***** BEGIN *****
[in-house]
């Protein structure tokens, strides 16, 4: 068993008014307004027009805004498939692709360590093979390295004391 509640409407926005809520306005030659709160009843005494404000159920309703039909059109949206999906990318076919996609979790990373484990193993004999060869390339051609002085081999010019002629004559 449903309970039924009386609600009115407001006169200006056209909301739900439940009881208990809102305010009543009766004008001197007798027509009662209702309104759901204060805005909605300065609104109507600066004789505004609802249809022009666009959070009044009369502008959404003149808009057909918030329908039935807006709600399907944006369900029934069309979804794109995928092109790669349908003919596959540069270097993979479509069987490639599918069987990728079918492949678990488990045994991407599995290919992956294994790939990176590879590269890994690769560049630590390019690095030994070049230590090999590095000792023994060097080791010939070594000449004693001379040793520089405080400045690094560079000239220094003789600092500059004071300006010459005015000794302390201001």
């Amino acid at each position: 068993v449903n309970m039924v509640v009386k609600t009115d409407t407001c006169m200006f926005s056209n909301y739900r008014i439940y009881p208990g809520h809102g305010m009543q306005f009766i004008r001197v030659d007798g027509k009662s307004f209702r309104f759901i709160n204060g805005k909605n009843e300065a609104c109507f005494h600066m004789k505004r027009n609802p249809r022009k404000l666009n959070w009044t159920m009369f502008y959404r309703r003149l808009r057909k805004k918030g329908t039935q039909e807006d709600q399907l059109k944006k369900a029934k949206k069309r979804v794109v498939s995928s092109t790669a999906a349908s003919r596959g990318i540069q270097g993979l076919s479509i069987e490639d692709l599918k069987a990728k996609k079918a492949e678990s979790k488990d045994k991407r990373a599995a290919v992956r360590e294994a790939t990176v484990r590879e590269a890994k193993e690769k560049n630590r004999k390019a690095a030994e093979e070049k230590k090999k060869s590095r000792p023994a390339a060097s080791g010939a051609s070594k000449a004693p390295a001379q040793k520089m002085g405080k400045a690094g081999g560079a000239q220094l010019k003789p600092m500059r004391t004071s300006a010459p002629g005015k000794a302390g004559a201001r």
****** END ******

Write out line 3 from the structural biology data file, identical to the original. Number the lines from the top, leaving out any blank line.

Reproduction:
């Amino acid at each position: 068993v449903n309970m039924v509640v009386k609600t009115d409407t407001c006169m200006f926005s056209n909301y739900r008014i439940y009881p208990g809520h809102g305010m009543q306005f009766i004008r001197v030659d007798g027509k009662s307004f209702r309104f759901i709160n204060g805005k909605n009843e300065a609104c109507f005494h600066m004789k505004r027009n609802p249809r022009k404000l666009n959070w009044t159920m009369f502008y959404r309703r003149l808009r057909k805004k918030g329908t039935q039909e807006d709600q399907l059109k944006k369900a029934k949206k069309r979804v794109v498939s995928s092109t790669a999906a349908s003919r596959g990318i540069q270097g993979l076919s479509i069987e490639d692709l599918k069987a990728k996609k079918a492949e678990s979790k488990d045994k991407r990373a599995a290919v992956r360590e294994a790939t990176v484990r590879e590269a890994k193993e690769k560049n630590r004999k390019a690095a030994e093979e070049k230590k090999k060869s590095r000792p023994a390339a060097s080791g010939a051609s070594k000449a004693p390295a001379q040793k520089m002085g405080k400045a690094g081999g560079a000239q220094l010019k003789p600092m500059r004391t004071s300006a010459p002629g005015k000794a302390g004559a201001r």